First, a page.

CTPD calls for accountability in animal husbandry 

By Staff Reporter

Centre for Trade Policy and Development (CTPD) has expressed concern the manner in which cattle belonging to a Pemba farmer  were slaughtered and auctioned.

In a statement, CTPD Executive Director Isaac Mwaipopo said the organization was particularly disturbed with reports of eight carcasses that were reportedly missing from the original number of animals that were slaughtered.

“While we have heard that the said animals were burnt and that the vet officials did not need any permission or consent from the farmer to take the action they did, we are of the view that in the interest of transparency and accountability, this action should have been done in an open manner. The slaughter of the animals was a public thing which was all over the media and so should have been all other actions that followed,” he said.

“Another thing we wish to express concerns on is the prolonged ban of the movement of livestock. While we appreciate the efforts that the government has put in place to contain the spread of the Foot and Mouth Disease, we should also not be oblivious to the fact that the livelihood of most of the farmers in the two areas largely depends on agriculture visa-vis crop farming and livestock farming”.

Mwaipopo said Zambia was expecting very low yields from the southern half of the country and that government would be overwhelmed to provide relief food.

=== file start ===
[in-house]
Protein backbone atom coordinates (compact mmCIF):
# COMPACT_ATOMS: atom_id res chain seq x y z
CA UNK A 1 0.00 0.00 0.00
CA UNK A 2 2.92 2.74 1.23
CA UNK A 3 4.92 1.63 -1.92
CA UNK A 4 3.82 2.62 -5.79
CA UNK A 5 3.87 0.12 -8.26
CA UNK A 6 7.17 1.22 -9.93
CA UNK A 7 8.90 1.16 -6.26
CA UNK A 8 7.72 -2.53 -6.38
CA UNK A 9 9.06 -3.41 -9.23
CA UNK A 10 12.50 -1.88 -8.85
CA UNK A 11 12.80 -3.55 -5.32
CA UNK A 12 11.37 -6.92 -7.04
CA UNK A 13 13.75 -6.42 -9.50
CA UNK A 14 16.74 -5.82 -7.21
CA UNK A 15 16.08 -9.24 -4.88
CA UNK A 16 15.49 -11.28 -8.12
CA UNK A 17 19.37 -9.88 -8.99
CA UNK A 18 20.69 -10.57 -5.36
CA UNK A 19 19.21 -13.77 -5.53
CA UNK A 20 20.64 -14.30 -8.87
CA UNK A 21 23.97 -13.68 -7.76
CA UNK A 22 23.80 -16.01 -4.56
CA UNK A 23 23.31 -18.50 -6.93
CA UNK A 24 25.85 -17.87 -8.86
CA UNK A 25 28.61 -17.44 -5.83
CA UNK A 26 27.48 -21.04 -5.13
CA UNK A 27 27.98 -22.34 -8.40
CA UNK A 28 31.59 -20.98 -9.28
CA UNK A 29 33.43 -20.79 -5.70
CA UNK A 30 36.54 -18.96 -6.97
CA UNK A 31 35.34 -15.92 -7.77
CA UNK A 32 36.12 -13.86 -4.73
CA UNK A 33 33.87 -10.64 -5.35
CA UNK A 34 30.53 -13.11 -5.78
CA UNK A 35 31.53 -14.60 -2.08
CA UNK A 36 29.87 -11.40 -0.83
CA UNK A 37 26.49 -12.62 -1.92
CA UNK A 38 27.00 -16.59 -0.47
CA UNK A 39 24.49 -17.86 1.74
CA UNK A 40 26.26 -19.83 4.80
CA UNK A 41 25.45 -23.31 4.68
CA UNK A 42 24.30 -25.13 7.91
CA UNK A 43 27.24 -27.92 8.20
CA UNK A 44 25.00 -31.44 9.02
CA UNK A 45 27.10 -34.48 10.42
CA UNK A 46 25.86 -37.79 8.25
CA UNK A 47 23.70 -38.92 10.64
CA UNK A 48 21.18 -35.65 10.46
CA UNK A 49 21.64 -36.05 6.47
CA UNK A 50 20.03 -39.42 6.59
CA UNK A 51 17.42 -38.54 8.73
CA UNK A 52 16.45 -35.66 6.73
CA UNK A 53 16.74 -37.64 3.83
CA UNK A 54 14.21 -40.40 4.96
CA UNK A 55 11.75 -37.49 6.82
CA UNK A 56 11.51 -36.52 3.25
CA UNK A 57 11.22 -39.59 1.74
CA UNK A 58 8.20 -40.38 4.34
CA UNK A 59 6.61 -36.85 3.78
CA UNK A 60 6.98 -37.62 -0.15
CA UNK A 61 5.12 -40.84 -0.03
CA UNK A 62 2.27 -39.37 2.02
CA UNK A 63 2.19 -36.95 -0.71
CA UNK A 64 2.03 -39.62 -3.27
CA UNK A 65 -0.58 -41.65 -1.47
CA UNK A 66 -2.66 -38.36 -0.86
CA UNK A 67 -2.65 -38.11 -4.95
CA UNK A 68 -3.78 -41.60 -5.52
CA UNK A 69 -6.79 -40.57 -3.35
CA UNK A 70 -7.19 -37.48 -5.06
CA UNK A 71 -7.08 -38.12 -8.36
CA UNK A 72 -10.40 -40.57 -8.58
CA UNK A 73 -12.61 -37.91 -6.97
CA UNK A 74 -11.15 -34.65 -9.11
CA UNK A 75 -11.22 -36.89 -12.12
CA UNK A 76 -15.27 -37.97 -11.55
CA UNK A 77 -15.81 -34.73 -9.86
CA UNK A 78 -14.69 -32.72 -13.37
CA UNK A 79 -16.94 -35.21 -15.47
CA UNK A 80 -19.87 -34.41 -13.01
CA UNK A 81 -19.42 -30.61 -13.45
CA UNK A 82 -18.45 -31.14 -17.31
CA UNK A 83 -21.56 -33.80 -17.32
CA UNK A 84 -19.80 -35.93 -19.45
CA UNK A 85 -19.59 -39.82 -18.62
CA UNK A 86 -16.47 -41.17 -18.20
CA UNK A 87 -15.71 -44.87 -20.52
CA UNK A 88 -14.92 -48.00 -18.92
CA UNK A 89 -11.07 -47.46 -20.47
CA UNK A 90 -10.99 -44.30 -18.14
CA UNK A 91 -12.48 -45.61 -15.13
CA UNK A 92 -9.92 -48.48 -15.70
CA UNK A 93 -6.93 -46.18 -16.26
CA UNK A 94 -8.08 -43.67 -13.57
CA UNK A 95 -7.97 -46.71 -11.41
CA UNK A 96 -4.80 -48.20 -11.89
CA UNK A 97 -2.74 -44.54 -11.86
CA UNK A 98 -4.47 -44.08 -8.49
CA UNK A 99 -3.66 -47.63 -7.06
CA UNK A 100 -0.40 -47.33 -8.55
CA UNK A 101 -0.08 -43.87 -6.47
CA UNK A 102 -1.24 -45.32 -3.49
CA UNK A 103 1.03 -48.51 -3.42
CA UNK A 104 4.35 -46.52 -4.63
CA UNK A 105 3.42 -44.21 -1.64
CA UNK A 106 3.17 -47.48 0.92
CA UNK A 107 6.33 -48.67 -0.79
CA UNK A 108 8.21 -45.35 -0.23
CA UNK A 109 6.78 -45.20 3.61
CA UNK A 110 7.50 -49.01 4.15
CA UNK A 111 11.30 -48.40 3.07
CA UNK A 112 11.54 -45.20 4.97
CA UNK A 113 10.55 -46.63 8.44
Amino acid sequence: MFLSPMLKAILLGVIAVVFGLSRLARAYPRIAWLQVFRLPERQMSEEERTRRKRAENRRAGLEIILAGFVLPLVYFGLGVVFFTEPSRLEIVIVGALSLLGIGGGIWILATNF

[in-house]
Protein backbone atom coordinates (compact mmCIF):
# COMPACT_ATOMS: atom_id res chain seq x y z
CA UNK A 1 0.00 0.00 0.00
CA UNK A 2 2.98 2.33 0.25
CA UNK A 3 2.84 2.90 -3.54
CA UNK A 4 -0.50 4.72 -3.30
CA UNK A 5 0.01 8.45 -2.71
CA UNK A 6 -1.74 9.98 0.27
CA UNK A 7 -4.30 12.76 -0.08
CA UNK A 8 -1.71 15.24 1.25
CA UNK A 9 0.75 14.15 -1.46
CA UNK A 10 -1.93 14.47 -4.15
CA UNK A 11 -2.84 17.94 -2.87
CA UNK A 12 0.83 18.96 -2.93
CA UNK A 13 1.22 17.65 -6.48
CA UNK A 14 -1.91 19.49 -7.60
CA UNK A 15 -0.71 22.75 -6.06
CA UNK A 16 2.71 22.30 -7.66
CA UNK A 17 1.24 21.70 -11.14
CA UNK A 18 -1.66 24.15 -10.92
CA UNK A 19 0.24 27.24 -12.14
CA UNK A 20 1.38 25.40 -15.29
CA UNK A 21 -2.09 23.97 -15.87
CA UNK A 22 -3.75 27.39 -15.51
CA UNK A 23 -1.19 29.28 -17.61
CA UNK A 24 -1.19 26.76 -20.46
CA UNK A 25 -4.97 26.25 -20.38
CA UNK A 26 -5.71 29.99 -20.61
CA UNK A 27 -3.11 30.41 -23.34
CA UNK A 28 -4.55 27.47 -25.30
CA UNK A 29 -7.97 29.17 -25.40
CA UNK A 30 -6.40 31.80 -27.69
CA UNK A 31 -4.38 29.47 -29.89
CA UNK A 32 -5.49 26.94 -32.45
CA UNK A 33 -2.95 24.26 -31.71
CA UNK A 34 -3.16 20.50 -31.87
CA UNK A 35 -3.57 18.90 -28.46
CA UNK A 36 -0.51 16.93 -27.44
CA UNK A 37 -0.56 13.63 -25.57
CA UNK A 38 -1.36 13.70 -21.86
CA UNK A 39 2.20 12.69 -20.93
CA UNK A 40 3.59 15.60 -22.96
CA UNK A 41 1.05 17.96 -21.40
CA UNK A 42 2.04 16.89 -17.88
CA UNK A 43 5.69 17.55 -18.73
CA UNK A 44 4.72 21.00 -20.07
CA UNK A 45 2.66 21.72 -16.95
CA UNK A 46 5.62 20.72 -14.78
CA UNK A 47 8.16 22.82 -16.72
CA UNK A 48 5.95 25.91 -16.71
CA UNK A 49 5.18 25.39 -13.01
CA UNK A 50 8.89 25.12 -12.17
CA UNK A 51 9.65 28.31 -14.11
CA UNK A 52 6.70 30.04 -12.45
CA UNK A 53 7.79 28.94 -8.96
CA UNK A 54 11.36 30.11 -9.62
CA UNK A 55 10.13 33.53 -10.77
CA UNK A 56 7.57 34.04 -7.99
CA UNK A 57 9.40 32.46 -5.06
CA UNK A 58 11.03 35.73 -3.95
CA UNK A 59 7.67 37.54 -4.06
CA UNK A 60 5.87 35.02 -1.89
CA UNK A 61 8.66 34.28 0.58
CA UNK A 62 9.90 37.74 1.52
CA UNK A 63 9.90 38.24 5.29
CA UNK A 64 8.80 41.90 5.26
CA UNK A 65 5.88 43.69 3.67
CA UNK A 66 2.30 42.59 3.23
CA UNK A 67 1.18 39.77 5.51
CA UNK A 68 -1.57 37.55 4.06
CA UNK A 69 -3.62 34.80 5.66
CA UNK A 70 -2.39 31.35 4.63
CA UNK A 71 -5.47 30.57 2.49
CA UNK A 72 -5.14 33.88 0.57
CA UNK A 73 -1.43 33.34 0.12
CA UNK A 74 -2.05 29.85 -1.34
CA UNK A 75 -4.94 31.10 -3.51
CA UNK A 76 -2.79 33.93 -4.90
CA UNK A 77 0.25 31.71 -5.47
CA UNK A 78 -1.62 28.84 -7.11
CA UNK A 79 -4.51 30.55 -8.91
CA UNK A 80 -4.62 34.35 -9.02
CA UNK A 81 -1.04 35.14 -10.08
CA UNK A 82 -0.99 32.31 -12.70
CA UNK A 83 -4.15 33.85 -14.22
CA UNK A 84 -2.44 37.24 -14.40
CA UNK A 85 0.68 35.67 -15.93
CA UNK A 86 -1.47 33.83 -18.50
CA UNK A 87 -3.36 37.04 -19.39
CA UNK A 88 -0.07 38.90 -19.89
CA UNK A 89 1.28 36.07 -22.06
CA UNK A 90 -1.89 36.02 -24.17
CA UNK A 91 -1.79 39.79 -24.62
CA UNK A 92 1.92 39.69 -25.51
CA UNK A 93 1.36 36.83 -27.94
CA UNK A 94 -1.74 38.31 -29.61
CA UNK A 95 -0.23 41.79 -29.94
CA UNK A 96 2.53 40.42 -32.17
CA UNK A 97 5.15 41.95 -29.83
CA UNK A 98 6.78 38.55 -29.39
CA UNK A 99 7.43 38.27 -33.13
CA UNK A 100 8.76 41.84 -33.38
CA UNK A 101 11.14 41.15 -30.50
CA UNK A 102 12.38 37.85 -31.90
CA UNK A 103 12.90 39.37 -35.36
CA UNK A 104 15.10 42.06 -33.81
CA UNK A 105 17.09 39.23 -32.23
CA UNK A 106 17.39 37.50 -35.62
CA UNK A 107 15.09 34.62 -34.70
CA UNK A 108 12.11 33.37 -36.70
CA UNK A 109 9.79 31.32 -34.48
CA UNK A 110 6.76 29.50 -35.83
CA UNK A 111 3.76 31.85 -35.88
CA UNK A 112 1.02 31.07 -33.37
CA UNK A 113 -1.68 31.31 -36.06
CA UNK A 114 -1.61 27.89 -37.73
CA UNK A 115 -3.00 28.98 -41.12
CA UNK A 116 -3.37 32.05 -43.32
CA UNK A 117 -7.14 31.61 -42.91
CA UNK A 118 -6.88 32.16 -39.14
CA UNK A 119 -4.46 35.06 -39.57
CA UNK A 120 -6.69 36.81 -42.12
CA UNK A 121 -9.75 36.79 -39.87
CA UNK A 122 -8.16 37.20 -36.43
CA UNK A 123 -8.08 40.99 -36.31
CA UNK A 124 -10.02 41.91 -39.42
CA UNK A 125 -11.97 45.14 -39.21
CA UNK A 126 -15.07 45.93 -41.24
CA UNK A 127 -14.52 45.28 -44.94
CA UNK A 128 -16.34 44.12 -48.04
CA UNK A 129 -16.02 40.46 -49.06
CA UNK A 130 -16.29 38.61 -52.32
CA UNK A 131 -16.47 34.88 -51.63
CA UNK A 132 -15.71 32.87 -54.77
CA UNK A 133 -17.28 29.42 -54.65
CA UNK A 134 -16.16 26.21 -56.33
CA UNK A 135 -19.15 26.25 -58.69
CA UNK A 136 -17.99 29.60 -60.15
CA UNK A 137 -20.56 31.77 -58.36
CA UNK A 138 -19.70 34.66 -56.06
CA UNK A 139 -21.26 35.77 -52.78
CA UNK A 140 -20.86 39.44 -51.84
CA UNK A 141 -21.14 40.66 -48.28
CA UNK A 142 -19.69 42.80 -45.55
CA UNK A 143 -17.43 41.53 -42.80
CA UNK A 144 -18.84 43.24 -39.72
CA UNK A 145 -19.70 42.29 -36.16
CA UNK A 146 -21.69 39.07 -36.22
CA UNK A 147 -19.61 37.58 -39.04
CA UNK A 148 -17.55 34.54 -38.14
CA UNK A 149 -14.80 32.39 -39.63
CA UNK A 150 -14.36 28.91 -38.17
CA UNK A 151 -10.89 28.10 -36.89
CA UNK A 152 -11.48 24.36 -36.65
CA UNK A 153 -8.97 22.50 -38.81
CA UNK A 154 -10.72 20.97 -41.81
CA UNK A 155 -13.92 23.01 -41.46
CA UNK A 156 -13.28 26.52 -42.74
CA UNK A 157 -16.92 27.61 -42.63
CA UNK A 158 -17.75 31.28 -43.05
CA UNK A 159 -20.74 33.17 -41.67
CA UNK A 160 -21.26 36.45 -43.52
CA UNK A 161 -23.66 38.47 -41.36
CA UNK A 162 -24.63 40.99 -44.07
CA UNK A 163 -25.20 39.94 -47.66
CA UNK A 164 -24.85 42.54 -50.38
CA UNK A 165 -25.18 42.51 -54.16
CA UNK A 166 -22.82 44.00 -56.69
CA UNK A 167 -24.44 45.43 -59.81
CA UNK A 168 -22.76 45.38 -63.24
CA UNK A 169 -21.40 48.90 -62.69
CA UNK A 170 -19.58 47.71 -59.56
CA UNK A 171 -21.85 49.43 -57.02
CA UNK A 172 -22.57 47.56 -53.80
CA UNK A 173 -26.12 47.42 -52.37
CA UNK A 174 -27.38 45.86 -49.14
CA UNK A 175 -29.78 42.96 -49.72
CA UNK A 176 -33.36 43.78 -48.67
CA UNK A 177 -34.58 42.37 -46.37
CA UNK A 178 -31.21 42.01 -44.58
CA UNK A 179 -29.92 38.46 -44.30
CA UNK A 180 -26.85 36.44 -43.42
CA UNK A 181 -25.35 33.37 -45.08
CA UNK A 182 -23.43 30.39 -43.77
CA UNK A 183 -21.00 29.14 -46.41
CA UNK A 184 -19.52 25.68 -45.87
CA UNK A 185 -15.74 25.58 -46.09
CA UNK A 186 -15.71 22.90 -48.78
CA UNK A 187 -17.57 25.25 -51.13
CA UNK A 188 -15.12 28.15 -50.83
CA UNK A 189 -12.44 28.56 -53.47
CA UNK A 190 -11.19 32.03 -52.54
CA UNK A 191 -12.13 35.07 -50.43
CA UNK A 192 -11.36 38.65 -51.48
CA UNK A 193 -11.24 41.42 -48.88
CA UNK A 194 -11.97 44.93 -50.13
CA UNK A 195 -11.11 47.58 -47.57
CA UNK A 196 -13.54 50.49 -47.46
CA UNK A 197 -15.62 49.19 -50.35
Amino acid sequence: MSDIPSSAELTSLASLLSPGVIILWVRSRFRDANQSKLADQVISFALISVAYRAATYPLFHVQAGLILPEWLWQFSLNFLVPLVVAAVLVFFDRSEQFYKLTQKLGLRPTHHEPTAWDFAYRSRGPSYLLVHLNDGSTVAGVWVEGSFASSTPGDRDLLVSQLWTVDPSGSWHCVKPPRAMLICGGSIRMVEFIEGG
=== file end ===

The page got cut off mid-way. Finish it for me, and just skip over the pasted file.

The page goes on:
“Against this background, it is our considered view that the only window of hope for the farmers in the two affected provinces lies in their ability to maximize revenue generation from their livestock. As such a prolonged ban on the movement of their only viable source of income is suicidal not just for the farmers affected but for the government too,” he said.

“As CTPD, we would like to call upon the Ministry of Livestock and Fisheries to step up and address the problem in Southern and Eastern Province with the urgency that it deserves. If left unchecked it may escalate into a national crisis.”

Mwaipopo said the cases of smuggling animals by some farmers could be prevented by a more proactive approach on the part of the government.

“We would also like to urge our government to invest more money in the veterinary departments of our country. Animal health and welfare requires substantial investments. We have observed with sadness that we tend to be very reactive every time a crisis befalls us as opposed to being proactive. We know as a country that we are so prone to tick borne diseases,” he said.